Then the officer told us our left front headlight was out. He gave us a written warning and told us to get it fixed – and we were on our way.
I try to imagine what it would be like to be Driving While Black, but I really can’t. I try to imagine what it would be like to Cross the Street While Black, or Go to School While Black, or Do Anything While Black. I try to imagine what it would be like to have a black child, and – just like a cop who puts on his uniform to go to work and never knows if he’ll return home that day – never know if he or she will return from school, or the playground, or the store.
We don’t talk nearly enough about the hidden injuries of violence, especially for children. Now everyone’s talking about the four-year-old daughter of Diamond Reynolds, the girlfriend of Philando Castile, who witnessed his killing and then tried to comfort her mom. An article in The New York Times this week revisited many of the infamous police shootings of the past couple of years to highlight the impact on child survivors – and it’s heart-breaking and enraging, and you realize these wounds may never heal. One thing the New Haven Police Department has done right for the past two decades is partner with the Yale Child Study Center to provide counseling and support to children who witness violence.
I was at the protests last week in Hartford and New Haven organized by Black Lives Matter and other groups. Some of the white people there were members of SURJ – Showing Up for Racial Justice. One UCC minister told me, “When our African American brothers and sisters call on us, we show up.” Another member of SURJ said white people need to stand up and speak to other white people about systemic racism.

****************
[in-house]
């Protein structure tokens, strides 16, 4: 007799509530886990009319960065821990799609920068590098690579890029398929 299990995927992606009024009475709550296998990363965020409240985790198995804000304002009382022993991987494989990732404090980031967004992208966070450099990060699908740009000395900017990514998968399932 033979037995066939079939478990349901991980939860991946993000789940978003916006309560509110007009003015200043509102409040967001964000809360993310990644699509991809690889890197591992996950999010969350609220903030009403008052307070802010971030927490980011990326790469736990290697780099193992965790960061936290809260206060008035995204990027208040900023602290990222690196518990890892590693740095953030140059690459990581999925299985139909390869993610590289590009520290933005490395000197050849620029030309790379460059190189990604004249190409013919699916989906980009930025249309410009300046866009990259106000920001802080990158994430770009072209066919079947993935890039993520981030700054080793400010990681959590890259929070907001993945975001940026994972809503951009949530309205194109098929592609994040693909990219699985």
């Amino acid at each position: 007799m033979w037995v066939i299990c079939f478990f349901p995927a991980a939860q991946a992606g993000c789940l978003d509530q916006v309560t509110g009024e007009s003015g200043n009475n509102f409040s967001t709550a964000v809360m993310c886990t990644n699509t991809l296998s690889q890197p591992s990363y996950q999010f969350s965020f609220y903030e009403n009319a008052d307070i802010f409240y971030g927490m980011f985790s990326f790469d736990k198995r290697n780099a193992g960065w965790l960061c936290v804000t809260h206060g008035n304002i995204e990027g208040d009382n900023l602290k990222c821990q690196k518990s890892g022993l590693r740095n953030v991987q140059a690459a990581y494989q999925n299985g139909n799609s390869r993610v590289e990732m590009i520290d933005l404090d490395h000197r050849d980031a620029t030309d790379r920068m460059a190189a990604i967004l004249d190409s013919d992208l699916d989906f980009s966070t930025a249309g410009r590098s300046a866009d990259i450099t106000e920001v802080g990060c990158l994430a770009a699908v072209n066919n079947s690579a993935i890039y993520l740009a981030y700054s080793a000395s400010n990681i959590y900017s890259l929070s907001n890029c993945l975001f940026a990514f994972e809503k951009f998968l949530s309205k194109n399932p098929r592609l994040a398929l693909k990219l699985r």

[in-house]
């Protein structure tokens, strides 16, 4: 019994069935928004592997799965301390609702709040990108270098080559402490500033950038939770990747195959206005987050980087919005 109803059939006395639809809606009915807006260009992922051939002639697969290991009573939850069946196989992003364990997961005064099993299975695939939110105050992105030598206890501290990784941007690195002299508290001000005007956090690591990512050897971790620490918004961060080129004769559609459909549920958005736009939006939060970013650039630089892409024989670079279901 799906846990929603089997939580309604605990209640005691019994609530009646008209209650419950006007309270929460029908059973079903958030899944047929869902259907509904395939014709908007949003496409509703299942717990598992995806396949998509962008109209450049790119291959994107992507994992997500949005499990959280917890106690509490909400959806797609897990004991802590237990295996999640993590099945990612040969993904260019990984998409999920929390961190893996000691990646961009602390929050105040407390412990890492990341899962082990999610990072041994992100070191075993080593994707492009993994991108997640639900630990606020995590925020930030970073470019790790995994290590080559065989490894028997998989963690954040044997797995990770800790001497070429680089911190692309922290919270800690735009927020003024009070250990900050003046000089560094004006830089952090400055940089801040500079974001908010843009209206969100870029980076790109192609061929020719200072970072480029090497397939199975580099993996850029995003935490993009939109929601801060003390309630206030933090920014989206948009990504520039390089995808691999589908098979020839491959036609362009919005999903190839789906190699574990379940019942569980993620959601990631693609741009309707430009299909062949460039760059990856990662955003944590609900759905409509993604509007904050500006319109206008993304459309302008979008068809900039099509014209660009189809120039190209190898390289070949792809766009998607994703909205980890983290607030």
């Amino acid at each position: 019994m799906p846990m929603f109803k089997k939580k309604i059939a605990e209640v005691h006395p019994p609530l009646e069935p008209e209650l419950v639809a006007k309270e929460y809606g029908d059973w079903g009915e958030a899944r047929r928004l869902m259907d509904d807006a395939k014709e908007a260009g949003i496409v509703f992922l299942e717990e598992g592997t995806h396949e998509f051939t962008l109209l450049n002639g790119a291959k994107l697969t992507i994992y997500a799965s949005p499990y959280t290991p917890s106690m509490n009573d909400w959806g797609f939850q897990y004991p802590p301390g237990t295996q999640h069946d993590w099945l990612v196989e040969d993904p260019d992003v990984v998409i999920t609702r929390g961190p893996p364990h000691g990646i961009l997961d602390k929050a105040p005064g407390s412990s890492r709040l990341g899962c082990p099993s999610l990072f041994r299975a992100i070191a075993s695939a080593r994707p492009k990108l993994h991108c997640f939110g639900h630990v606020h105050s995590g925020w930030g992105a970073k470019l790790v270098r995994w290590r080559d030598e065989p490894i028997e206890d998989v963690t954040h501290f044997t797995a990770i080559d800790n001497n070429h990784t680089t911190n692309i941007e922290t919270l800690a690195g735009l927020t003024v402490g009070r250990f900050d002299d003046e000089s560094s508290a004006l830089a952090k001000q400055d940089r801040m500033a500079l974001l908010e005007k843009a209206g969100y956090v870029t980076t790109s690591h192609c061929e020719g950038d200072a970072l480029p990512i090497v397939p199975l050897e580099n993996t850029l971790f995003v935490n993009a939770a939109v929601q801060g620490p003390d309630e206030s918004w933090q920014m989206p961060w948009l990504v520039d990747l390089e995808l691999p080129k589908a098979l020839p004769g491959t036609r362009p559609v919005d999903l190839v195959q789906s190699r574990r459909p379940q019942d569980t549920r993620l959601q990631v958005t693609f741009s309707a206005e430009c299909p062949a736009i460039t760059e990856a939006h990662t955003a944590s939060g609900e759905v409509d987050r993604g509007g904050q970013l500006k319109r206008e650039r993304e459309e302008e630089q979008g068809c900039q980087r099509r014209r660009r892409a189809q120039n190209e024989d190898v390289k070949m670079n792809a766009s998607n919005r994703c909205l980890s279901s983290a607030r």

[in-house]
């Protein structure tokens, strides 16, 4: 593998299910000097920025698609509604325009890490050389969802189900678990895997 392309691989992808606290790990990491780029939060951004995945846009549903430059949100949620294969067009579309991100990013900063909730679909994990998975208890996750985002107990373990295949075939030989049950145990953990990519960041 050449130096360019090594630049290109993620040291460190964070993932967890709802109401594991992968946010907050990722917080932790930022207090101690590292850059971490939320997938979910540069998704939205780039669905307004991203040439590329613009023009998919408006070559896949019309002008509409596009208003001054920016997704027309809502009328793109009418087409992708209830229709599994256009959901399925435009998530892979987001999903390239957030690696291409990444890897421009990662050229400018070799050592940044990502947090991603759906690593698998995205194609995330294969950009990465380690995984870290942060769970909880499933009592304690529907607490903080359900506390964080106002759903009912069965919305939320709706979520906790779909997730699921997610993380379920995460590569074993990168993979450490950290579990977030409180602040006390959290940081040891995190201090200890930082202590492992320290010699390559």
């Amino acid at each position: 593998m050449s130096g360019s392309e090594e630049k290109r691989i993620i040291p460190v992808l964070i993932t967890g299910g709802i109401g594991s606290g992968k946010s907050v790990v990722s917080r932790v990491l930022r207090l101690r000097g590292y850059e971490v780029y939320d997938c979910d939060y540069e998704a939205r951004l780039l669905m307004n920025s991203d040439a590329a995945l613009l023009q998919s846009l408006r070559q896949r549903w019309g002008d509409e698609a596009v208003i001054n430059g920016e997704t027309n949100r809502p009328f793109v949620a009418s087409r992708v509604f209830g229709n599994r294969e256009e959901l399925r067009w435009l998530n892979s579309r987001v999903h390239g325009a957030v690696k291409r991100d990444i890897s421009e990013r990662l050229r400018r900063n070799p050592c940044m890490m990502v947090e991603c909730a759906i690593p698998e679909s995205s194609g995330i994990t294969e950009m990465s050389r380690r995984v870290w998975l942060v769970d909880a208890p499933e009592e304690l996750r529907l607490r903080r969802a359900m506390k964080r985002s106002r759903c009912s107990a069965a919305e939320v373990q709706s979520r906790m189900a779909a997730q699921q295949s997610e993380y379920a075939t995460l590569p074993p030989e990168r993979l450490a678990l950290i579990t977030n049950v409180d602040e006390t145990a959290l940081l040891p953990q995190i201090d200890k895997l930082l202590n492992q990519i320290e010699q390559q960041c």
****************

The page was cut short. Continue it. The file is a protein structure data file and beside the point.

I think that’s right, but it’s often much harder for white people to discuss racism with other white people – with all the baggage of shame and guilt that get in the way – than to show solidarity with people of color. But true solidarity means taking on the hard work of unlearning and undoing racism.
At the Hartford rally, a young African American woman was crying as the group rallied outside police headquarters. When I asked if she would talk to me, she said, “Why don't they care about us? Why can't we live? I'm afraid to have kids...they can't grow up like this.”
In all my years of reporting, I think this might be the most poignant statement I’ve ever heard. I won’t forget it.
Since the horrific murders of the five police officers in Dallas, Trump and many others are blaming Black Lives Matter. This makes no sense to me, since, while it is an in-your-face kind of group, its tactics have been expressly non-violent. (BLM leaders can’t be responsible for those who act violently in street protests.) A petition to the White House that it be declared a terrorist organization has garnered over 100,000 signatures, which means the White House must respond to it within 60 days.
What’s next? More talking, more petitions, more demonstrations?
I read a very surprising article in The New York Times today about a recent paper on racial disparities (or not) in policing. The paper acknowledged that people of color get pulled over by police more often than white people, but said once they’re pulled over, police shootings of blacks are not more common than of whites, and that in some cities it’s the opposite. (It said the data came from police reports, which might not be reliable, but then, inexplicably, it added that the results turned out about the same whether or not those reports were used.) It did show, however, that use of non-lethal force by cops – including pushing, handcuffing without arrest, drawing their weapon and others – is much higher when directed toward African Americans than whites.
An article in Yes! magazine outlined several “proven” ways to better train police and sensitize them around racism. I don’t know how well they really work. A woman at the Hartford rally held a sign that read, “If you’re a racist, don’t become a cop.” Good advice.